Fig. 2
Fig. 2. Structural variations induce TAD alteration
(A) A schematic of TAD fusion caused by boundary deletion (red dotted line) and the resulting effect of enhancer hijacking. (B) A schematic of TAD shuffling between two TADs in chromosomes 1 and 2 as shown in one-dimensional linear genomic sequence (top left) and 3D chromatin structure (top right), and the effect of enhancer hijacking after the inter-chromosomal translocation in perspective of the one-dimensional linear genomic sequence (bottom left) and 3D chromatin structure (bottom right). Red dotted lines: translocation breakpoints, Black arrow: results of shuffled sub-regions of TADs and 3D chromatin structure, Red boxes: enhancers, Blue boxes: promoters.
Fig. 3
Fig. 3. Precise interpretation of structural variations in the context of 3D genome
(A) A schematic showing large scale deletion (red dotted lines) changing the distance between two genomic regions A and B from d1 to d2 (left). WGS read coverage in original and deletion-harboring genome and the resulting plot of read coverage against genomic distance (top). A schematic showing regions A (red line) and B (blue line) in 3D genome space for original and deletion-harboring chromatin and the resulting plot of ligation frequency against genomic distance (bottom). (B–E) Categorization of expected gradient patterns in chromatin contact maps (top), normal TAD structure (middle), and the changes in TAD structure (bottom) for deletion (B), inversion (C), translocation (D), and duplications (E).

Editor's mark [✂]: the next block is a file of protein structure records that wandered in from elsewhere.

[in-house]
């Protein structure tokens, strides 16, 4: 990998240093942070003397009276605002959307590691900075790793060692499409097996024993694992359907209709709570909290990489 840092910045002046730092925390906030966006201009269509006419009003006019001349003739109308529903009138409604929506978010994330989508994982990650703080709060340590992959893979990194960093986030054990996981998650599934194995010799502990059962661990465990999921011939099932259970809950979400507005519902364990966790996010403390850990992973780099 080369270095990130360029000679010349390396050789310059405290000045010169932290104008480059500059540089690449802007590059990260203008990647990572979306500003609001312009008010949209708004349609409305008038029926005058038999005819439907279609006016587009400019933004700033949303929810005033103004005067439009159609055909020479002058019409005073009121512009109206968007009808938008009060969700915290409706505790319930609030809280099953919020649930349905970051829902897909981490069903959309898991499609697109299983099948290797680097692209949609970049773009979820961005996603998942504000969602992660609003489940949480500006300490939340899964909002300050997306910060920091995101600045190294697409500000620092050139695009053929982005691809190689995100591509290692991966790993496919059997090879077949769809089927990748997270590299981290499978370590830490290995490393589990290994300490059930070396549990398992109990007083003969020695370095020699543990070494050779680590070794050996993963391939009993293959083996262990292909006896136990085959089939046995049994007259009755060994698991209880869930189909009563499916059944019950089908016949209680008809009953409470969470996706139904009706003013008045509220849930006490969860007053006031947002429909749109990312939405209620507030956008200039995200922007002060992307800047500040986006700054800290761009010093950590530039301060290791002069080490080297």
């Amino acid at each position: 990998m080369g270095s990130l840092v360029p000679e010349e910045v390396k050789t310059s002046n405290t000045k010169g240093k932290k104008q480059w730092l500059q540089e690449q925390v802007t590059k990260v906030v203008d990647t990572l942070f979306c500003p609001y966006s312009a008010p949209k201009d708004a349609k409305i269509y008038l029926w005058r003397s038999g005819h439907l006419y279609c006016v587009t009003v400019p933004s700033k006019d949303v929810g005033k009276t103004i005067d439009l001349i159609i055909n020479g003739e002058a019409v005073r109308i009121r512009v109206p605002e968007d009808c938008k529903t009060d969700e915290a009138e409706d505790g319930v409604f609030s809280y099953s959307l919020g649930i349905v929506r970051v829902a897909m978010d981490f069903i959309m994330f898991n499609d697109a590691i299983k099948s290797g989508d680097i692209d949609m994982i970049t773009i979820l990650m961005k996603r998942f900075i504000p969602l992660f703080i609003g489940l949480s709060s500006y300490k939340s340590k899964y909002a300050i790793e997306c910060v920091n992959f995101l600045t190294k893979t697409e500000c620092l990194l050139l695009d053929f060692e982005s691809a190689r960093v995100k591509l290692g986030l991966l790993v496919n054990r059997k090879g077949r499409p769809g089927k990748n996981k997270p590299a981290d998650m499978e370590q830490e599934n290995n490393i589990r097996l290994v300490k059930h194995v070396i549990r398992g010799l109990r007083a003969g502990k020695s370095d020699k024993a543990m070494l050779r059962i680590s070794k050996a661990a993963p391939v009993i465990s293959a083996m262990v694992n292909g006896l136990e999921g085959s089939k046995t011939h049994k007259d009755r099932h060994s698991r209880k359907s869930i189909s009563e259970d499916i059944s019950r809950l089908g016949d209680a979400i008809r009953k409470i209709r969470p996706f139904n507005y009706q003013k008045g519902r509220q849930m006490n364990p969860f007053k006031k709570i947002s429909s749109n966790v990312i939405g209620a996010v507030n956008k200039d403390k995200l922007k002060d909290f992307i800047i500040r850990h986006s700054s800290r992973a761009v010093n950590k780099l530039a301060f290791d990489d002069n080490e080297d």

Fig. 4
Fig. 4. Detection of complex structural variations with chromatin contact maps
(A) Schematics showing the three possible cases generating paired-end reads spanning A and B regions in WGS: ring-shaped chromosome formation, very large deletion, and WGS mapping error (left). Shown are the corresponding DNA alteration patterns based on WGS data (middle) and gradient patterns in Hi-C chromatin interaction matrix that can distinguish the three cases (right). (B) Schematics showing the mechanism (left), WGS-based genomic rearrangement patterns (middle), and Hi-C chromatin interaction matrix with distinct gradient patterns that can be used to deduce rearranged genomic order (right) in chromothripsis. Color of the genomic rearrangement patterns (middle) indicates the types of the called SVs. (C) Schematics showing the mechanism (blue/red dotted lines are breakpoints) and circos plot showing the closed chain translocation pattern (red arc lines) of the chromoplexy event (left). Der: derivative chromosomes. A circos plot of all chromosomes shows both chromoplexy (red arc lines) and unrelated translocations (black arc lines) produced from WGS data (middle). Shown is Hi-C chromatin interaction matrix with gradient patterns aligned in breakpoint coordinate lines that can easily distinguish translocations involved in chromoplexy (highlighted in yellow) from unrelated translocations (black arrows) (left).